Named after Professor A. Nico Habermann, head of the Computer Science Department between 1980 and 1988 and Founding Dean of the School of Computer Science at Carnegie Mellon, the lecture series enables students to engage with prominent faculty and well-known leaders in the field of computer science.
Lecture Title: The Past, Present and Future of Delivering Multimedia on the Internet
Abstract: We recently celebrated the 50th birthday of the Internet. For the first 20 years, the Internet was primarily used for applications such as remote login and simple file transfers. However, for the last 30 years, multimedia content delivery has been the dominant application on the network. Recent measurements from Cisco estimate that Internet video content transfers of all types make up between 80 to 90 percent of Internet traffic today. The result of being such a dominant application is that Internet video significantly influences the design and deployment of Internet protocols and infrastructure. However, Internet video and the support it requires have not been a static target. Over the last 30 years, video content delivery has evolved from simple point-to-point video file downloads to video-on-demand and video conferencing applications, like Netflix and Skype, that we use today. As a result, video has been a driving force behind many of the evolutionary changes in the Internet. In this talk, I will examine how video applications and the Internet have evolved hand-in-hand. In addition, I will look at new emerging applications like cloud-gaming, large-scale surveillance networks, and social-live streaming and how they will change the nature of Internet video and impact the future Internet.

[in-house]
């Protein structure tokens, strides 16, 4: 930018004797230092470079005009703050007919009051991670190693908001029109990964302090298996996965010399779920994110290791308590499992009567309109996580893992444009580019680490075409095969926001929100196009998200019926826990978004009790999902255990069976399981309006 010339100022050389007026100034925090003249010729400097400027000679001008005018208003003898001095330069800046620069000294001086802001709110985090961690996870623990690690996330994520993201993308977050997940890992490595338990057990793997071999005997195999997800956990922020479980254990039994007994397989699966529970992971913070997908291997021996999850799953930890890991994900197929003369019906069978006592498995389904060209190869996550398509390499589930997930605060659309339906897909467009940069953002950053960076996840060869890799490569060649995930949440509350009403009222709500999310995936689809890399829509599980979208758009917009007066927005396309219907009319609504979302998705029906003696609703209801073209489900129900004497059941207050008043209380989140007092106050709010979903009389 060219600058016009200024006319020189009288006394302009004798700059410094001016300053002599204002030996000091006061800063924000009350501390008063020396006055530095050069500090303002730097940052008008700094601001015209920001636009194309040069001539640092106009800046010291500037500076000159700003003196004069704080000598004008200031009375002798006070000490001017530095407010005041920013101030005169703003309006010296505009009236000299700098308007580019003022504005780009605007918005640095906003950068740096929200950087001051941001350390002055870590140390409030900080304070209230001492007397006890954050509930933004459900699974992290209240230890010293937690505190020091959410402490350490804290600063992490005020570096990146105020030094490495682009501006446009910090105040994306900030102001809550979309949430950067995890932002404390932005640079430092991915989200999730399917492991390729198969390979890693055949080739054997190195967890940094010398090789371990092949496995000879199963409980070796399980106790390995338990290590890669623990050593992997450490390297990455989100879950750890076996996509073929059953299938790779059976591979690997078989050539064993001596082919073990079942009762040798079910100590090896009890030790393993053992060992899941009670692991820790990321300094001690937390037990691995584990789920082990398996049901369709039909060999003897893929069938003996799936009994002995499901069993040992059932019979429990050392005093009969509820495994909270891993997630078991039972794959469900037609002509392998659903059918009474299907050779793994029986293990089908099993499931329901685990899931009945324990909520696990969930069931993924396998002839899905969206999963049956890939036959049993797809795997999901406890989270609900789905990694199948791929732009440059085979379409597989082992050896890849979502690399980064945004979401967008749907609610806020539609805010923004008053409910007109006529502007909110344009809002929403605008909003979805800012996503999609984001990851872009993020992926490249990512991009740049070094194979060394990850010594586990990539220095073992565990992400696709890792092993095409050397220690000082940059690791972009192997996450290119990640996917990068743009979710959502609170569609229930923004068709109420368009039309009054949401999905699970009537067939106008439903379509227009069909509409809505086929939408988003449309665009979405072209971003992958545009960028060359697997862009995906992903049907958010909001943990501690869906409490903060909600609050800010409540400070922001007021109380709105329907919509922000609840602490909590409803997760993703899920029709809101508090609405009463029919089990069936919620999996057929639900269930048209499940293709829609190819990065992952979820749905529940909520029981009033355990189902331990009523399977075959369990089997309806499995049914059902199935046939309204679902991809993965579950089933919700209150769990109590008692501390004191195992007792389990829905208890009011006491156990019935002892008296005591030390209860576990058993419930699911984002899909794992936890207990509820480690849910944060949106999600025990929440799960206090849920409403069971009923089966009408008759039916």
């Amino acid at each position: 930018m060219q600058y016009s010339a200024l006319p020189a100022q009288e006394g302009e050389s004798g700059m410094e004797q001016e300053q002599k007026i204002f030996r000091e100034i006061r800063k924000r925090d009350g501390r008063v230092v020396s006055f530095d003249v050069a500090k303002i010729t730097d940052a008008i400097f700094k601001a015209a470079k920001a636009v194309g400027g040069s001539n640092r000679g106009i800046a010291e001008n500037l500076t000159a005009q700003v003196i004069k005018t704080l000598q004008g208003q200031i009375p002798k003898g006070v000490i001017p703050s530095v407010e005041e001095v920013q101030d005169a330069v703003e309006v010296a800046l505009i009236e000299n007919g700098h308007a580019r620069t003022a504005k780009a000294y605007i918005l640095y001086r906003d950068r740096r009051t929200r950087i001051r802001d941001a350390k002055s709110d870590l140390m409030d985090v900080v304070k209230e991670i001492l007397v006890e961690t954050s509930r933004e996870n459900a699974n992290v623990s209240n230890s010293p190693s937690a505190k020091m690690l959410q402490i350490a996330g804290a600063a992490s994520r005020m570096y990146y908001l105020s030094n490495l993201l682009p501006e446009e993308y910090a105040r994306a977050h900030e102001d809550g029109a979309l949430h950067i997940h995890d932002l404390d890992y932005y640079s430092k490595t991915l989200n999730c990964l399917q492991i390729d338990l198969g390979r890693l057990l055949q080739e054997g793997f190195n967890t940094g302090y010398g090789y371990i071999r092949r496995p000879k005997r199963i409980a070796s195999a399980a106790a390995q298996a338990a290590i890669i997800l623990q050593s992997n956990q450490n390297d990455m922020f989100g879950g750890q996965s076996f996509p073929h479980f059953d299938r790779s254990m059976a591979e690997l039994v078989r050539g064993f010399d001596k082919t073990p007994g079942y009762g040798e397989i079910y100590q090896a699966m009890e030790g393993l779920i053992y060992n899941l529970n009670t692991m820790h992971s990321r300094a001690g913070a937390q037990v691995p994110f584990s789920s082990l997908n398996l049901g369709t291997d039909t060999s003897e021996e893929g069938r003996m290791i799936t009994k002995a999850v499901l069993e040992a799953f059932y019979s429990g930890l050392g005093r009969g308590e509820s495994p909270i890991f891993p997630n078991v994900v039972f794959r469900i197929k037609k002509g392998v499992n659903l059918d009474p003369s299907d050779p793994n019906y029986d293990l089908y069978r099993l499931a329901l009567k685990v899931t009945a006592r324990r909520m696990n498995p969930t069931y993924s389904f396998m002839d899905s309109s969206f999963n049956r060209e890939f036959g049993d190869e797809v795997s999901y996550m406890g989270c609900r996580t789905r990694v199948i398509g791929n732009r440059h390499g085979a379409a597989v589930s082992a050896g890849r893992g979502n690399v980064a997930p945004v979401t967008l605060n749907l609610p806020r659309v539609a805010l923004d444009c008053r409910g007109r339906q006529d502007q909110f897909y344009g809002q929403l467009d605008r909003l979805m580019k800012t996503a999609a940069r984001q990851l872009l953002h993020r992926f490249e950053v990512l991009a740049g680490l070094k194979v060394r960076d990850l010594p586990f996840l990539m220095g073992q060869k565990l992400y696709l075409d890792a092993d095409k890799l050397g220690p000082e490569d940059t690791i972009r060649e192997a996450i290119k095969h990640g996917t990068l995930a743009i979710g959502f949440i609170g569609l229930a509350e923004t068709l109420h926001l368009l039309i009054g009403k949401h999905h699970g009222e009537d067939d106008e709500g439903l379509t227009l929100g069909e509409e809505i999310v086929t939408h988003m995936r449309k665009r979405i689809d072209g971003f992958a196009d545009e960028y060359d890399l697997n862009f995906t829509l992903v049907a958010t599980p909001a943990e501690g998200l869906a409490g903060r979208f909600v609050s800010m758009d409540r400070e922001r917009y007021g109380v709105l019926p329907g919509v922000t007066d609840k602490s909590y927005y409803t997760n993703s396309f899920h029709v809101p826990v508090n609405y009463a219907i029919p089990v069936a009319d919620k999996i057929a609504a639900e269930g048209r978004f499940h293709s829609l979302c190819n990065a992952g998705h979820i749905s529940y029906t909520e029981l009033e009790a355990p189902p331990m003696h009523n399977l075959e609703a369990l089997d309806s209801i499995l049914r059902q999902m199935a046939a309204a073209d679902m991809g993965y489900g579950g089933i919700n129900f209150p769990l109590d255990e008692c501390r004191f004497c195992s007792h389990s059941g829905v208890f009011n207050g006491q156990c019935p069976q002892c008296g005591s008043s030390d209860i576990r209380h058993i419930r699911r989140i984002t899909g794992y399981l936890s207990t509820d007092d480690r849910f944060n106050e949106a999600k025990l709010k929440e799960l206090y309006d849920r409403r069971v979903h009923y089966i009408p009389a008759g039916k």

Srinivasan Seshan is currently the Department Head and the Joseph F. Traub Professor at Carnegie Mellon University’s Computer Science Department. Dr. Seshan received his Ph.D. in 1995 from the Computer Science Department at the University of California, Berkeley. From 1995 to 2000, Dr. Seshan was a research staff member at IBM’s T.J. Watson Research Center. Dr. Seshan joined the faculty at Carnegie Mellon University in 2000 and has been a full professor there since 2011. Dr. Seshan’s primary interests are in the broad areas of network protocols, mobile computing, and distributed network applications. In the past, he has worked on topics such as transport/routing protocols for wireless networks, large-scale network measurements, RAID system design, performance prediction for Internet transfers, ISP multihoming, new approaches to congestion control, large-scale multiplayer games, and large-scale sensor networks. His current work explores the challenges and opportunities related to new networking architectures, network security and Internet fairness. His web page is at http://www.cs.cmu.edu/~srini.